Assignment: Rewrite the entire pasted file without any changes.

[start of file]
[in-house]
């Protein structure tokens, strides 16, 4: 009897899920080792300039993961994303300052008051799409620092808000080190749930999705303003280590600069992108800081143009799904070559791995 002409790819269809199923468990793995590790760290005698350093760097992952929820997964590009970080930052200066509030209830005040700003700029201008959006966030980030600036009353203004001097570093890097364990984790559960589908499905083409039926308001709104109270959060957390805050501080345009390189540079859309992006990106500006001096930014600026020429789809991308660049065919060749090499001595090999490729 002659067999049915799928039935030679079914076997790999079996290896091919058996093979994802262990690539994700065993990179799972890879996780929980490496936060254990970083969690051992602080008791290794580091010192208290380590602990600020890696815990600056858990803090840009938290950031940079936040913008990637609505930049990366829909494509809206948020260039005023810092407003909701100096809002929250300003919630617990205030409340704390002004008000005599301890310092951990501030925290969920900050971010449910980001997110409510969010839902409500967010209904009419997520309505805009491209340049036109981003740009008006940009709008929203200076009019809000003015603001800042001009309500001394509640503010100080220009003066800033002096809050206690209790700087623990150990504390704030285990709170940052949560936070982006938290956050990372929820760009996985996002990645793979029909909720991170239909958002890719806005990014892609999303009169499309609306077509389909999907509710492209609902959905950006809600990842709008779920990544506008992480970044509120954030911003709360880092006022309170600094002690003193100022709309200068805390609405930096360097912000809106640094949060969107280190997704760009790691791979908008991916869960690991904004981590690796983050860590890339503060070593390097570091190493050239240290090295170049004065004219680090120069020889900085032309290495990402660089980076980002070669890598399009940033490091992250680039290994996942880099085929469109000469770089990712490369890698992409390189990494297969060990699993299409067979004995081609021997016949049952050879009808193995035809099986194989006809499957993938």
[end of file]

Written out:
[in-house]
């Protein structure tokens, strides 16, 4: 009897899920080792300039993961994303300052008051799409620092808000080190749930999705303003280590600069992108800081143009799904070559791995 002409790819269809199923468990793995590790760290005698350093760097992952929820997964590009970080930052200066509030209830005040700003700029201008959006966030980030600036009353203004001097570093890097364990984790559960589908499905083409039926308001709104109270959060957390805050501080345009390189540079859309992006990106500006001096930014600026020429789809991308660049065919060749090499001595090999490729 002659067999049915799928039935030679079914076997790999079996290896091919058996093979994802262990690539994700065993990179799972890879996780929980490496936060254990970083969690051992602080008791290794580091010192208290380590602990600020890696815990600056858990803090840009938290950031940079936040913008990637609505930049990366829909494509809206948020260039005023810092407003909701100096809002929250300003919630617990205030409340704390002004008000005599301890310092951990501030925290969920900050971010449910980001997110409510969010839902409500967010209904009419997520309505805009491209340049036109981003740009008006940009709008929203200076009019809000003015603001800042001009309500001394509640503010100080220009003066800033002096809050206690209790700087623990150990504390704030285990709170940052949560936070982006938290956050990372929820760009996985996002990645793979029909909720991170239909958002890719806005990014892609999303009169499309609306077509389909999907509710492209609902959905950006809600990842709008779920990544506008992480970044509120954030911003709360880092006022309170600094002690003193100022709309200068805390609405930096360097912000809106640094949060969107280190997704760009790691791979908008991916869960690991904004981590690796983050860590890339503060070593390097570091190493050239240290090295170049004065004219680090120069020889900085032309290495990402660089980076980002070669890598399009940033490091992250680039290994996942880099085929469109000469770089990712490369890698992409390189990494297969060990699993299409067979004995081609021997016949049952050879009808193995035809099986194989006809499957993938």